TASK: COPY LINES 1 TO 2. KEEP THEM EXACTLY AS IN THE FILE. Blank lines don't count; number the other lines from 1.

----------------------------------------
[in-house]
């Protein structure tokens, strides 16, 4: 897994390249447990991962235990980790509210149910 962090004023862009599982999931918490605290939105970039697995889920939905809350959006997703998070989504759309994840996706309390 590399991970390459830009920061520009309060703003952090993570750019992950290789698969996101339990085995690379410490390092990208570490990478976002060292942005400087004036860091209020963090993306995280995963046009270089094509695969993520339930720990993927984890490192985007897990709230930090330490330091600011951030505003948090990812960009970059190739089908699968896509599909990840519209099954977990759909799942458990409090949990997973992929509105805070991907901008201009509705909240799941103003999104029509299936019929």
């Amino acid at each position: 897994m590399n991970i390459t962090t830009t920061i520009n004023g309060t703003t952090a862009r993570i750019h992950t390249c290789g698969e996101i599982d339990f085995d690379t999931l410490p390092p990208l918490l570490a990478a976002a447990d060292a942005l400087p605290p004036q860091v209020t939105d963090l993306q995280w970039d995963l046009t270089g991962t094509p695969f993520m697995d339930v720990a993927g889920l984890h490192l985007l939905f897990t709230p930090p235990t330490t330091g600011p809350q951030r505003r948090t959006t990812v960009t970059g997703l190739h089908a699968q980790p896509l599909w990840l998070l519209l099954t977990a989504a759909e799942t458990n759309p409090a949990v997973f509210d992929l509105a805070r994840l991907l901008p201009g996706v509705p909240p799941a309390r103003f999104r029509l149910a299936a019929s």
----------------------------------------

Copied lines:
[in-house]
């Protein structure tokens, strides 16, 4: 897994390249447990991962235990980790509210149910 962090004023862009599982999931918490605290939105970039697995889920939905809350959006997703998070989504759309994840996706309390 590399991970390459830009920061520009309060703003952090993570750019992950290789698969996101339990085995690379410490390092990208570490990478976002060292942005400087004036860091209020963090993306995280995963046009270089094509695969993520339930720990993927984890490192985007897990709230930090330490330091600011951030505003948090990812960009970059190739089908699968896509599909990840519209099954977990759909799942458990409090949990997973992929509105805070991907901008201009509705909240799941103003999104029509299936019929």